For anyone that doesn't agree with my general premise that big media and big tech will turn web 2.0 into American Idol style boredom, CBS acquiring last.fm is arguably a good example. I am a long-time user of last.fm, and a huge fan of the AudioScrobbler stuff underneath it. It was great before it was a social network. I was a user when the blogosphere was down on them. The CBS news is great for the last.fm team (congrats), but as a general sign of the consolidation trend...hmm. There's nothing inherently wrong with CBS buying them, but for anyone that believes in the culture of innovation, startups, and the true long tail, this situation in which increasingly the only exit for web startups is acquisition by one of 15 or 20 big players is nothing to be happy about. I loved FeedBurner, I loved Keyhole, I loved last.fm. It's the "big-boxification" of the web, my friends.
Warning: This (long) post contains rampant speculation, unfounded arguments, and poorly structured reasoning.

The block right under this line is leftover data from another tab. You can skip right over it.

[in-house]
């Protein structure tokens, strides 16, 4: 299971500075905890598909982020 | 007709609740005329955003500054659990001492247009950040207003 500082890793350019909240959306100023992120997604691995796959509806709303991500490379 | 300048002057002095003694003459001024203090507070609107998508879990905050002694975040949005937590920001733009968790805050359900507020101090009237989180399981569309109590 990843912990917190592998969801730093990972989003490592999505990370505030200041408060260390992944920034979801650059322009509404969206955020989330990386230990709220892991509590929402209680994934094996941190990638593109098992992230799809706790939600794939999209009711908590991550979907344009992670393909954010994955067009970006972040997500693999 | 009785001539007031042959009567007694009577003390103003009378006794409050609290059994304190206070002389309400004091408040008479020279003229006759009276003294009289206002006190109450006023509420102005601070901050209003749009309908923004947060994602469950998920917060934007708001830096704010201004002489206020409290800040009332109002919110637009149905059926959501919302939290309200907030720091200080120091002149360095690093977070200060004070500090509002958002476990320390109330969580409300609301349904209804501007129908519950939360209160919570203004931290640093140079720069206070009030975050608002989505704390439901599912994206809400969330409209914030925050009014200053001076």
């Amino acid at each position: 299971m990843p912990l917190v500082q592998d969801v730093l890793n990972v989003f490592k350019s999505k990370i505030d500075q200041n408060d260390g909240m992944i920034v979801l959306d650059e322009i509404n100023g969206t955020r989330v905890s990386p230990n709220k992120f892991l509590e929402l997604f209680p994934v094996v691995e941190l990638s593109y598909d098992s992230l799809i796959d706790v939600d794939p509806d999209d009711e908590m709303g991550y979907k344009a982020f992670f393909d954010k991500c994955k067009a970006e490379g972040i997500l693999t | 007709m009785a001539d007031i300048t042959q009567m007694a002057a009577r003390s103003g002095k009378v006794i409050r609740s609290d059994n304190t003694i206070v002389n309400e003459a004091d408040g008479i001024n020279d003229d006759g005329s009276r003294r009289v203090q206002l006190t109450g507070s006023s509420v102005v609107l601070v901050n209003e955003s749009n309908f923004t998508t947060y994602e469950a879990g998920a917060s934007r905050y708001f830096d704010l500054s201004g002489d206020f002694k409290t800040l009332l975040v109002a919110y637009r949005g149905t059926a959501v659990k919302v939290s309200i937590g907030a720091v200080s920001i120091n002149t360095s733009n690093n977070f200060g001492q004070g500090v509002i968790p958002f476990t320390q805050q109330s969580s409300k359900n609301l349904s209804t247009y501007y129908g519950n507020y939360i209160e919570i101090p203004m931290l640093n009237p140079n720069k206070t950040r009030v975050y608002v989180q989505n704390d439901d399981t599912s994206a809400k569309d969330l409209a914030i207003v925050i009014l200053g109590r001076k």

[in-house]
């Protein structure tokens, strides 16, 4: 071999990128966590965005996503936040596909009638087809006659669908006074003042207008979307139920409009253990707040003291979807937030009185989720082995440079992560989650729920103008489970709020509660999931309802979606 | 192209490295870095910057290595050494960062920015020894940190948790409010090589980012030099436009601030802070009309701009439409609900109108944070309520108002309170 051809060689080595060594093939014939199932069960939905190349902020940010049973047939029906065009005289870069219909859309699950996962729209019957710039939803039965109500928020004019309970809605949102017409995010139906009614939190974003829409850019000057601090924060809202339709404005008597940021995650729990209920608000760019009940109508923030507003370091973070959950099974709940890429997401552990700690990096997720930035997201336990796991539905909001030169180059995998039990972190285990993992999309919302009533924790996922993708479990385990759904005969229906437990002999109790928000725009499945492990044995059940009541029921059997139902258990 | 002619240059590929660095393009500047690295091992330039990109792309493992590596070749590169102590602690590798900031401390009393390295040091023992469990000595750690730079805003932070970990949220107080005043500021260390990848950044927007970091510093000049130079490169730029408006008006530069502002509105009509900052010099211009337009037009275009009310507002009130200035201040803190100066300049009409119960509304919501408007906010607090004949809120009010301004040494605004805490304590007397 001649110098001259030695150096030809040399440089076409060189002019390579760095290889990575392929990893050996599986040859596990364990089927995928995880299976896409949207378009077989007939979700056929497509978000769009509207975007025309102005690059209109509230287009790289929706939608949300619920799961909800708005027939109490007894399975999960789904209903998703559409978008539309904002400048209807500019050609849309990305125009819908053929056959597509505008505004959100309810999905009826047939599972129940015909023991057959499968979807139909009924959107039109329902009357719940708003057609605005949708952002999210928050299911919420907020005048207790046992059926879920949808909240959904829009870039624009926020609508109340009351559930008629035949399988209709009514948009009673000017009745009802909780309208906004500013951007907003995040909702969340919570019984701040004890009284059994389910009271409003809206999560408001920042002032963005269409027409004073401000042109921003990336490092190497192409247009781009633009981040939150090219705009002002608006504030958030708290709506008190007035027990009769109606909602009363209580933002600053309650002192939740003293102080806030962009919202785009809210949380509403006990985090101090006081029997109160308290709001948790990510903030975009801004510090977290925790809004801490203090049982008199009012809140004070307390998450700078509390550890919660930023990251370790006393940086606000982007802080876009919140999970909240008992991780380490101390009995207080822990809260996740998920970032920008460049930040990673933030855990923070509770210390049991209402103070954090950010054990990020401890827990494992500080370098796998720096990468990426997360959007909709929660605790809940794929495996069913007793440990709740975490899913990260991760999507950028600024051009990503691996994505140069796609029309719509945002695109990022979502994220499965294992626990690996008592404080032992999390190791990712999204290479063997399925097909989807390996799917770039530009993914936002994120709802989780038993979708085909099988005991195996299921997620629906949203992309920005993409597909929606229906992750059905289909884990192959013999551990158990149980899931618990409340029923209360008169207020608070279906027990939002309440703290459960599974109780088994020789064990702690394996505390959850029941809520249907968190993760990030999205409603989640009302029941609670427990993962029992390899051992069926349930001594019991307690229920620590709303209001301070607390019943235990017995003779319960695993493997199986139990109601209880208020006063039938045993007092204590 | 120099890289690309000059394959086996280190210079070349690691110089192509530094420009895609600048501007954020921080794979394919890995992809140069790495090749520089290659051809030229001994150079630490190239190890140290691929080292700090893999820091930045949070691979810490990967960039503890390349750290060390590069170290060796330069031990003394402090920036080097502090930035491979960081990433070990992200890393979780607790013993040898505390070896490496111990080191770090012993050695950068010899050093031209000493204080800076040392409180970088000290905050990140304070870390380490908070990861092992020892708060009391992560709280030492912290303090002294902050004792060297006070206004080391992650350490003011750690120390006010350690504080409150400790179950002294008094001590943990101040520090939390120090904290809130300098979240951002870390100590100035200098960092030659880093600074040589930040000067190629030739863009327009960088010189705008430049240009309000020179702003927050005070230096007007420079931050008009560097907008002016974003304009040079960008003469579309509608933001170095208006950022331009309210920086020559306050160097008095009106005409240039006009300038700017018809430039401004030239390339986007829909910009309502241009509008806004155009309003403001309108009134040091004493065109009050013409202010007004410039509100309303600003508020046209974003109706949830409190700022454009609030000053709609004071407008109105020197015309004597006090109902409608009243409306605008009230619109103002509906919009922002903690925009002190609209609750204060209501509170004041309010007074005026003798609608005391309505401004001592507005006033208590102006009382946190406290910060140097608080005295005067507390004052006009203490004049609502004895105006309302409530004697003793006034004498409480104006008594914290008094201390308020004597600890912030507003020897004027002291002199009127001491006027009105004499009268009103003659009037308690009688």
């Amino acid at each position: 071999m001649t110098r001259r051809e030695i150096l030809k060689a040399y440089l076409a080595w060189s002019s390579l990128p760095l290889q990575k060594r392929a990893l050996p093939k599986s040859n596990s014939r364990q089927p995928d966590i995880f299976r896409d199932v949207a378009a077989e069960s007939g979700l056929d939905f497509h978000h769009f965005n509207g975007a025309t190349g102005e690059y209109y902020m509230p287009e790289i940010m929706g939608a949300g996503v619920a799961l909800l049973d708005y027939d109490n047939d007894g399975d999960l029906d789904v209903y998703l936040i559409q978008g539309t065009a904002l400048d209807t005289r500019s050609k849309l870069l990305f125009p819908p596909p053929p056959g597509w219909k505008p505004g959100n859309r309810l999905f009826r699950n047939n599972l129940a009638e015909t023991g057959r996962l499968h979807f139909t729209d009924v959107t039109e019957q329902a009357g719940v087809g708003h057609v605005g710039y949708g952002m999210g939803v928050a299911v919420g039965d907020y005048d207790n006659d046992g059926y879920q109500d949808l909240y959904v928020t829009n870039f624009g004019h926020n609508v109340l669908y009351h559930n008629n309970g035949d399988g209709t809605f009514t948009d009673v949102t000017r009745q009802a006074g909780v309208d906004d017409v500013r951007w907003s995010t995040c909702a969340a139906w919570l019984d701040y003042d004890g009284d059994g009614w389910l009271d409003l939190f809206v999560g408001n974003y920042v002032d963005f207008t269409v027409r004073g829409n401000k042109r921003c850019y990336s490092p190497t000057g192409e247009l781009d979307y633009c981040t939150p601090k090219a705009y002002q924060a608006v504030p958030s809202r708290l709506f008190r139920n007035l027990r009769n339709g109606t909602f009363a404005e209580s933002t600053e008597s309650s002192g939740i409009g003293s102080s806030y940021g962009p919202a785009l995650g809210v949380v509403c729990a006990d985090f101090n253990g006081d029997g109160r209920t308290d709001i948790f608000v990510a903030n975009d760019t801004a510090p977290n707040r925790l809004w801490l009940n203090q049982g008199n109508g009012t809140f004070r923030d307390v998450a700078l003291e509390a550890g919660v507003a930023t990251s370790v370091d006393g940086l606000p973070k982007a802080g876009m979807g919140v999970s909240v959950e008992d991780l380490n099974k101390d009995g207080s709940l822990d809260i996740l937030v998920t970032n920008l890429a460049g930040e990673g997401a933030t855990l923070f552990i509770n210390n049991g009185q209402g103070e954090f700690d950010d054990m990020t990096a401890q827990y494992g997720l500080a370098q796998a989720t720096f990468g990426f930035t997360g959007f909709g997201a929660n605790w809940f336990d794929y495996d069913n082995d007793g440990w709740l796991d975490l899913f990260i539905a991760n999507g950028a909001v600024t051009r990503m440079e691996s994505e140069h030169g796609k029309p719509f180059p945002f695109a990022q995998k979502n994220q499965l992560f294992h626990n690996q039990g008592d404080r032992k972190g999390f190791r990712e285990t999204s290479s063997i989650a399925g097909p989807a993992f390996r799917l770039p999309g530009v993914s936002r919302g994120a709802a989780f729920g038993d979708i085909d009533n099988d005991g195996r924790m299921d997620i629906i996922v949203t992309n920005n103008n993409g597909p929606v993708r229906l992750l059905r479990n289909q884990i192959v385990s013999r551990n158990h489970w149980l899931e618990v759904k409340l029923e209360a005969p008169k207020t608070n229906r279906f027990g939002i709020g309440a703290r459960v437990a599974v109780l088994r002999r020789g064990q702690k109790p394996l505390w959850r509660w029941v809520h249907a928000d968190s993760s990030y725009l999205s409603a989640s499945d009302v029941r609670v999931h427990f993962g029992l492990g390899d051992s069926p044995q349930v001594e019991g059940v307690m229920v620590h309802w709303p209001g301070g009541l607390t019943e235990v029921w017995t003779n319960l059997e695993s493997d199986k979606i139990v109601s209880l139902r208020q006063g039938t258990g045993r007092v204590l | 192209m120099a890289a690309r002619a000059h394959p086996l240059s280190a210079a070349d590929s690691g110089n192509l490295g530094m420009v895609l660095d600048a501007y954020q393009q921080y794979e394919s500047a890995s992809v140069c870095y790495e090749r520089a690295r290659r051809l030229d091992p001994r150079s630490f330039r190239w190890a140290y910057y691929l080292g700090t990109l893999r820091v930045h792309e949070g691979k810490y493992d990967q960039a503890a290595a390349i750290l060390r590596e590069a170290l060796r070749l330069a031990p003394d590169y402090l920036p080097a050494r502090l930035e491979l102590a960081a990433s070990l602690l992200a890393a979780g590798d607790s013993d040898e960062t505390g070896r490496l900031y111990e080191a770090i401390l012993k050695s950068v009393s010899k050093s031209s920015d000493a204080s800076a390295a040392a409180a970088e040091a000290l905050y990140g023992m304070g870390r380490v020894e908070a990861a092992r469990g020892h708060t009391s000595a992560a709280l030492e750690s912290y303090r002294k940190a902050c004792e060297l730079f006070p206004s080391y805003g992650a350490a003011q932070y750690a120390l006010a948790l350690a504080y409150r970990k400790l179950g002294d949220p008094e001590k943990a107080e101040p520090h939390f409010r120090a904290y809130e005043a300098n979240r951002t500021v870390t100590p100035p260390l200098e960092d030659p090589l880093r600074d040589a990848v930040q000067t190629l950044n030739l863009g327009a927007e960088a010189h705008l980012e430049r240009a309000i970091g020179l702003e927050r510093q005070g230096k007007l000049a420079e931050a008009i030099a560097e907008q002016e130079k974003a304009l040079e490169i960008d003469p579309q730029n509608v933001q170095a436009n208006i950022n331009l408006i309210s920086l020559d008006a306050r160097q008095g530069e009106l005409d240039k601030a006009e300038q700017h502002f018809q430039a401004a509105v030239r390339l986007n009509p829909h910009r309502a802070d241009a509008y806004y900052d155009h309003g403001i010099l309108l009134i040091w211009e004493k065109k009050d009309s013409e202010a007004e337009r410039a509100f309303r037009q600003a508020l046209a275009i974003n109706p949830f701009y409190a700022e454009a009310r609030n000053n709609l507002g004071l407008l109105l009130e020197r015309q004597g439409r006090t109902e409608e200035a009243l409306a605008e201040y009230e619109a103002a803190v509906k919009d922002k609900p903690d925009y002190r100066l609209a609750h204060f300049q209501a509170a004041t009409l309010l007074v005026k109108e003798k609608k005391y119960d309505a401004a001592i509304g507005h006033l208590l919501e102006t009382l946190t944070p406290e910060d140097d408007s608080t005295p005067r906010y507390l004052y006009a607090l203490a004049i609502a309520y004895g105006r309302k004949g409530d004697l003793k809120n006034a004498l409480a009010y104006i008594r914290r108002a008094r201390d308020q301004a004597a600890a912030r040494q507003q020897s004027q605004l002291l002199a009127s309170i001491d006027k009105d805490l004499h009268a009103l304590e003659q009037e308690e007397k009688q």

Web 3.0 seems to have entered the lexicon of the blogosphere, though it remains undefined. Well, a lot of folks define it as the semantic web. This is cool from a CS perspective, but the 2.0 nomenclature wasn't fundamentally a technology designation, so it doesn't really seem right that 3.0 should be. The semantic web should really be web 2.0 in that sense, but anyway. I'm a little more interested in the web's evolution through usage and business models. So in that sense, what's 3.0? I play the part of a psyched-about-the-future geek all day, so I'll make the devil's advocate argument for the sake of contributing to the discussion -- whether I believe it or not is sort of a separate question (I don't). It's good to argue against yourself once in a while, right?